The Charles Bell Tibet collection of nearly objects and photo albums is an important archive of the Anglo-Tibetan encounter of the early 20th century. Author: Bell, Charles Alfred Publisher: Date: Description: A typed object catalogue from Bell's handwritten notes on a wide variety of objects from his personal collection. This information often contains, the date he obtained an object, its provenance including where and who he acquired from and the person responsible for giving him the information.
These items are not for sale and the descriptions, images and prices are for reference purposes only. You can reduce the number of items displayed by entering a keyword that must be included in the description of the item. Ornate Chinese silver opium pipe with engraved bird and floral decoration, height
It's taken weeks to carefully unpack and catalogue all the opium implements and accessories former addict Steven Martin has decided to donate to the University of Idaho. He estimates the collection includes at least 1, pieces of opium-smoking paraphernalia, including ceramic opium pipe bowls, ornamented heating lamps, traveling kits, scrapers, old photographs and mug shots. Martin is working with University of Idaho historian and curator Priscilla Wegars, who stops to admire an elaborately decorated, 19th century Asian pipe bowl.
Search our collection All 1, People 0 Objects 1, Documents 0. Filter search. Clear all filters. Object type ethnography chinese knife surgery general statue acupuncture needle 92 lancets 78 photograph 64 amulet 50 opium pipe 43 shoe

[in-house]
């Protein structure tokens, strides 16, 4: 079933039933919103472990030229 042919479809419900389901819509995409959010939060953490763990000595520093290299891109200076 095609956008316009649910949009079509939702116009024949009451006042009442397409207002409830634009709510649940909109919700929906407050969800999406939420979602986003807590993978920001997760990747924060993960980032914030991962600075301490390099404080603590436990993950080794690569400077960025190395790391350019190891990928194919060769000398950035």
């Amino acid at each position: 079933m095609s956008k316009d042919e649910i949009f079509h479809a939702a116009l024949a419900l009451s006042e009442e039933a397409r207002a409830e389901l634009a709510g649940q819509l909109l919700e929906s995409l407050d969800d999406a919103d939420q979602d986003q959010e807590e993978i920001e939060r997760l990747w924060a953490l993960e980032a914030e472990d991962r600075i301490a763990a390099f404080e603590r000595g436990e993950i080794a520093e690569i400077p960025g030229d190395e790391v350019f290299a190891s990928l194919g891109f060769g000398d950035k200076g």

Asian Peacock Form Opium Pipe. Want more images? About The first yatate were long boxes, with the ink compartment in the axis of the pen.
From Northwest News Network. Ceramic opium pipe bowls; the center one has a toad design. Photo by Tom Banse hide caption.
It was the means of escape that held millions in its thrall — and the British Empire was built on its profits. Instruments of addiction are not supposed to be as exquisite as an opium pipe. Beautifully weighted and impeccably crafted, a 19th-century example from China, whether hewn from rough bamboo or shaped from elegant porcelain and finished with silver, is as sleek and deadly as an antique rifle.
The artifacts depicted are all from the Asian American Comparative Collection except where noted. Thanks to Jenny Ralston for taking the digital photographs, except where indicated, and to Terry Abraham for incorporating them into this Web page. Scales vary.